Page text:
By Frank Holmes – CEO and Chief Investment Officer, U.S. Global Investors
Plunging oil prices, rising market volatility, surging global debt—it’s all beginning to remind some investors of 2008. Earlier this month, billionaire former hedge fund manager George Soros warned of an impending financial crisis similar to the last major one, which sent shockwaves throughout global markets.
The comparisons to 2008 have triggered gold’s Fear Trade, with many investors scrambling into safe haven assets. Jeffrey Gundlach, the legendary “bond king,” recently made a call that amid further market turmoil, the metal could spike as much as 30 percent, to $1,400 an ounce.
Making such predictions is often a fool’s game, but there’s no denying that gold demand is on the rise, both in the U.S. and abroad. For the one-month period ended January 20, gold (and silver) outperformed, comfortably beating domestic equities as well as a basket of other commodities.
I’ve already shared with you the fact that gold has historically had a low correlation with equities. This point is worth reiterating: When equities have zigged, gold has zagged. And with volatility high in global markets right now, many investors are choosing to rotate a portion of their portfolios into the precious metal.
This was the advice of my friend Marc Faber, who recently warned investors in his influential “Gloom, Boom & Doom Report” newsletter that global stocks could fall an additional 40 percent on mounting liquidity and debt problems. In the event such a crisis occurs, Marc says, investing in gold—which, again, has been shown to be inversely correlated with stocks—might be one way to protect one’s wealth.
I’ve always recommended a 10 percent weighting in gold: 5 percent in physical bullion, the other 5 percent in gold stocks or mutual funds. This applies in all market conditions, good or bad.
Something else I want to draw attention to in the chart above is the extreme divergence in performance between gold and oil, which is trading at levels we haven’t seen in a long while. Declines in oil have traditionally invited enormous selloffs in other commodities, making gold’s resilience at this time all the more impressive.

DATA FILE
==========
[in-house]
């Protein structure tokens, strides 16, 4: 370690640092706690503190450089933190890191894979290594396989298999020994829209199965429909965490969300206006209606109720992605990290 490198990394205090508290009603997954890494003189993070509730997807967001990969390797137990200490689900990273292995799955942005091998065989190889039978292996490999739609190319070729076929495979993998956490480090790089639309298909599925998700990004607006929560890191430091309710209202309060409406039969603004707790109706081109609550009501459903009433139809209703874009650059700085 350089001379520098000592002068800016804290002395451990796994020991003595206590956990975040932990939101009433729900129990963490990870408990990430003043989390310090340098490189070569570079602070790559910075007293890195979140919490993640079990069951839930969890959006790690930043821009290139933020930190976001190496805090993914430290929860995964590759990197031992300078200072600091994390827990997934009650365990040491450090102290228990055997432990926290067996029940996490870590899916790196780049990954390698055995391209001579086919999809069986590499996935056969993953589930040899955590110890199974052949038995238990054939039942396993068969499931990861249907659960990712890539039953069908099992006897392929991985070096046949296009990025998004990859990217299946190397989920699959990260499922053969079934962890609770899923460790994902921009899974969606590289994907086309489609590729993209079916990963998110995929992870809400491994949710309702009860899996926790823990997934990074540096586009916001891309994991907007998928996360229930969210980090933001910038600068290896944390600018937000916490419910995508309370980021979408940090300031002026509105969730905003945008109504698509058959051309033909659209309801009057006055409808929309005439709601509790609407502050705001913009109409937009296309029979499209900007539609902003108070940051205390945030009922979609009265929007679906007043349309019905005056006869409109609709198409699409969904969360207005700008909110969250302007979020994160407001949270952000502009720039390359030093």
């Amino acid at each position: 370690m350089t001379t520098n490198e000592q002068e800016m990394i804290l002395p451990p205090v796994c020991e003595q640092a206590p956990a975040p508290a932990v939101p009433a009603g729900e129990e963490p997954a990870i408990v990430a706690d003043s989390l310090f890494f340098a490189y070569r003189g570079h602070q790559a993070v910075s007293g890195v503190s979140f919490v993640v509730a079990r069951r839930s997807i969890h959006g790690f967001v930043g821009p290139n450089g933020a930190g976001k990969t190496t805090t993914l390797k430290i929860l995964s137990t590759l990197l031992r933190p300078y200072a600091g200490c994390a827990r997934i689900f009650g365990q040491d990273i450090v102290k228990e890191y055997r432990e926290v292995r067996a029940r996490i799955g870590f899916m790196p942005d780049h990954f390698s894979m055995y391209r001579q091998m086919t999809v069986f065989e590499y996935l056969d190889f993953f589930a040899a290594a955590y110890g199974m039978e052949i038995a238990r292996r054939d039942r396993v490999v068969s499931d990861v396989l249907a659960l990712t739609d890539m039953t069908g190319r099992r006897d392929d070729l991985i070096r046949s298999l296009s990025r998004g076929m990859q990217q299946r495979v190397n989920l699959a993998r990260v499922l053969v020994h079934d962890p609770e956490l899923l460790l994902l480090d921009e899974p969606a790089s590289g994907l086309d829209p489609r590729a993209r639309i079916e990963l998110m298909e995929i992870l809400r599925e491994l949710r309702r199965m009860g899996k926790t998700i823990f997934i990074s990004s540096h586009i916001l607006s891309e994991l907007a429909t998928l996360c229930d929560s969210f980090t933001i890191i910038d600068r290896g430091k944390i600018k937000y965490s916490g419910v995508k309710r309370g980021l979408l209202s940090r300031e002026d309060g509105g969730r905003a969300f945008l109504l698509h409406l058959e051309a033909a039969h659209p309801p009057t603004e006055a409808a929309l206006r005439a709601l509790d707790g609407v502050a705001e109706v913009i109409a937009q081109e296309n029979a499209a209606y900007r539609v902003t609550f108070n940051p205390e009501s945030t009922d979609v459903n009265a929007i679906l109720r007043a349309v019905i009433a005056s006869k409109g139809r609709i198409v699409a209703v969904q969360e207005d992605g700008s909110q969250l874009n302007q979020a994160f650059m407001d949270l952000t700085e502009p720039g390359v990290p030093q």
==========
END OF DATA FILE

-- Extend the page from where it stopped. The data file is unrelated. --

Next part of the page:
China Consumed Nearly All of Global Gold Output in 2015
Investors in China appear to recognize the importance of gold in times of market uncertainty. Since June 2015, the Shanghai Composite Index has dropped close to 45 percent, prompting scores of retail investors to pivot into safe haven assets such as gold. As you can see below, 2015 was a blowout year for the Shanghai Gold Exchange (SGE), which in the past has served as a good measure of wholesale demand in China.
Not only did gold deliveries climb to a record number of tonnes in 2015, they also represented more than 90 percent of the total global output of the yellow metal for the year.
The SGE has made it incredibly easy for Chinese citizens to participate in gold investing. Recently it rolled out a smartphone app, making it more convenient than ever before to open an account and begin trading.
Gold Miners Are Winners of the Currency Wars
Gold priced in the strong U.S. dollar might have netted a loss in 2015, but in many other parts of the world, prices were either stable or even made gains. For buyers of gold in non-dollar economies, it’s the local price that matters most, not the dollar. In Russia, the third-largest producer, the metal rose 12 percent—and came close to an all-time high. In South Africa, the sixth-largest, it was well above the all-time high. Investors there saw returns of greater than 20 percent in 2015.
This has been beneficial to many mining companies based outside the U.S. Operations are paid for in local currencies—most of which have weakened in the last year—but companies sell their production in U.S. dollars. This has helped offset the decline in gold prices since they peaked in 2011.
Canadian-based companies such as Claude Resources, Richmont and Agnico Eagle Mines are performing well, even in the gold bear market and amid high volatility.
For the last three years, gold miners all over the globe have been thoroughly beaten up. Today, they’re heavily discounted, and there are signs that conditions are stabilizing.
With the Fear Trade heating up, it’s important that we manage our expectations. The length and extent of the current bear market, which began in September 2011, might seem unprecedented to many investors. In actuality, it doesn’t veer very far from what we’ve seen in the past, according to data presented by the World Gold Council (WGC).
|January 1970 – January 2016|
|BULL MARKET||BEAR MARKET|
|Dates||Length (months)||Cumulative Return||Dates||Length (months)||Cumulative Return|
|Jan 1970 –
|61||451.4%||Jan 1975 –
|Oct 1976 –
|41||721.3%||Feb 1980 –
|Mar 1985 –
|33||75.8%||Dec 1987 –
|Apr 1993 –
|35||27.2%||Feb 1996 –
|Oct 1999 –
|144||649.6%||Sep 2011 –
|Source: World Gold Council, U.S. Global Investors|
Reaching back to 1970, the WGC identified five bull and bear markets, with bull markets defined as periods when gold prices rose for longer than two consecutive years, bear markets as the subsequent periods when they fell for a sustained length of time. Although these lengths vary, the cumulative loss in each bear market is relatively uniform, with median returns at negative 42.7 percent.
The present bear market, at negative 44.1 percent, falls easily within the realm of normalcy.
Further, the table suggests that a turnaround in gold prices is overdue.